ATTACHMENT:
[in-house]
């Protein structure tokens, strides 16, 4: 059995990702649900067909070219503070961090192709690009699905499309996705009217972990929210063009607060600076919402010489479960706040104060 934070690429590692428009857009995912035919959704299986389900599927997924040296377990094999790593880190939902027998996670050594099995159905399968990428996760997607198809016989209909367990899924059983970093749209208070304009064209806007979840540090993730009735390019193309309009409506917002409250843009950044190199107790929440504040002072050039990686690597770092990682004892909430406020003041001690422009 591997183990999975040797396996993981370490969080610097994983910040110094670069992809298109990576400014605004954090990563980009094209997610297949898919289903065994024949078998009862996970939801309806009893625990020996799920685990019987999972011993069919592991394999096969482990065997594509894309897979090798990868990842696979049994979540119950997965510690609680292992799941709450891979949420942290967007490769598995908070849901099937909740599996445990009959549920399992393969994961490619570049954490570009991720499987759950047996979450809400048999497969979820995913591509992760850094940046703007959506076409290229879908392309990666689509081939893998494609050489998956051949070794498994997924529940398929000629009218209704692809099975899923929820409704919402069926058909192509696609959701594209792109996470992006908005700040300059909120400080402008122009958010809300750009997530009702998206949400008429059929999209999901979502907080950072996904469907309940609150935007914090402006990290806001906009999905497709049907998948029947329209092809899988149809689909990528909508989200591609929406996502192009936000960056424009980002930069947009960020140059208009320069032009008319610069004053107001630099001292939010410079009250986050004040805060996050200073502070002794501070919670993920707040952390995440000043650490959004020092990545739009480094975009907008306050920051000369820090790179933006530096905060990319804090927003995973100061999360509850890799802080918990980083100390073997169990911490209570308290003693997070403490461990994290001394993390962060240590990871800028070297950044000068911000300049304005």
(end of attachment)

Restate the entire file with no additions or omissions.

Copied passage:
[in-house]
């Protein structure tokens, strides 16, 4: 059995990702649900067909070219503070961090192709690009699905499309996705009217972990929210063009607060600076919402010489479960706040104060 934070690429590692428009857009995912035919959704299986389900599927997924040296377990094999790593880190939902027998996670050594099995159905399968990428996760997607198809016989209909367990899924059983970093749209208070304009064209806007979840540090993730009735390019193309309009409506917002409250843009950044190199107790929440504040002072050039990686690597770092990682004892909430406020003041001690422009 591997183990999975040797396996993981370490969080610097994983910040110094670069992809298109990576400014605004954090990563980009094209997610297949898919289903065994024949078998009862996970939801309806009893625990020996799920685990019987999972011993069919592991394999096969482990065997594509894309897979090798990868990842696979049994979540119950997965510690609680292992799941709450891979949420942290967007490769598995908070849901099937909740599996445990009959549920399992393969994961490619570049954490570009991720499987759950047996979450809400048999497969979820995913591509992760850094940046703007959506076409290229879908392309990666689509081939893998494609050489998956051949070794498994997924529940398929000629009218209704692809099975899923929820409704919402069926058909192509696609959701594209792109996470992006908005700040300059909120400080402008122009958010809300750009997530009702998206949400008429059929999209999901979502907080950072996904469907309940609150935007914090402006990290806001906009999905497709049907998948029947329209092809899988149809689909990528909508989200591609929406996502192009936000960056424009980002930069947009960020140059208009320069032009008319610069004053107001630099001292939010410079009250986050004040805060996050200073502070002794501070919670993920707040952390995440000043650490959004020092990545739009480094975009907008306050920051000369820090790179933006530096905060990319804090927003995973100061999360509850890799802080918990980083100390073997169990911490209570308290003693997070403490461990994290001394993390962060240590990871800028070297950044000068911000300049304005």